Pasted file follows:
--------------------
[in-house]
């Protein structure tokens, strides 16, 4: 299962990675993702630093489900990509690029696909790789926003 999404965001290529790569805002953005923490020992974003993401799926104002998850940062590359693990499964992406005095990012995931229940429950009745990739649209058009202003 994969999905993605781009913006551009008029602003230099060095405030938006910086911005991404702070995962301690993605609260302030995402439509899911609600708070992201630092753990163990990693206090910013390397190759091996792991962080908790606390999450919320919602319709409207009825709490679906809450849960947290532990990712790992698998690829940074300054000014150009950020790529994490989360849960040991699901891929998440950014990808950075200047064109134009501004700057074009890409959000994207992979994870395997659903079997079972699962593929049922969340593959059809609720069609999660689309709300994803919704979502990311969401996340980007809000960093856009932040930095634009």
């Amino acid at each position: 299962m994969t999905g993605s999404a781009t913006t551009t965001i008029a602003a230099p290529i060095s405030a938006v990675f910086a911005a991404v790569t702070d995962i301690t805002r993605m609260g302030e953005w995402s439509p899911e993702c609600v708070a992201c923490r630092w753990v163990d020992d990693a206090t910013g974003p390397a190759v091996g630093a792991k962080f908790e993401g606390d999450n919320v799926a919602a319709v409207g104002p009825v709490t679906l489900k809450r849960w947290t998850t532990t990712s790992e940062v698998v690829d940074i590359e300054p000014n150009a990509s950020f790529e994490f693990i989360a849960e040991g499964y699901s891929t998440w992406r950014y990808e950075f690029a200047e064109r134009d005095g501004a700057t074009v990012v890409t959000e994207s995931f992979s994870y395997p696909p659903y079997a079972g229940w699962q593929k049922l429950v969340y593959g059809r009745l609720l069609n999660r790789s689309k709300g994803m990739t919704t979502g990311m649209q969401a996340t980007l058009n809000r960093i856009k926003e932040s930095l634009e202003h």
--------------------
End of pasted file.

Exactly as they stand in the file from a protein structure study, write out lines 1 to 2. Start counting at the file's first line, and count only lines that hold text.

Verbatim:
[in-house]
């Protein structure tokens, strides 16, 4: 299962990675993702630093489900990509690029696909790789926003 999404965001290529790569805002953005923490020992974003993401799926104002998850940062590359693990499964992406005095990012995931229940429950009745990739649209058009202003 994969999905993605781009913006551009008029602003230099060095405030938006910086911005991404702070995962301690993605609260302030995402439509899911609600708070992201630092753990163990990693206090910013390397190759091996792991962080908790606390999450919320919602319709409207009825709490679906809450849960947290532990990712790992698998690829940074300054000014150009950020790529994490989360849960040991699901891929998440950014990808950075200047064109134009501004700057074009890409959000994207992979994870395997659903079997079972699962593929049922969340593959059809609720069609999660689309709300994803919704979502990311969401996340980007809000960093856009932040930095634009």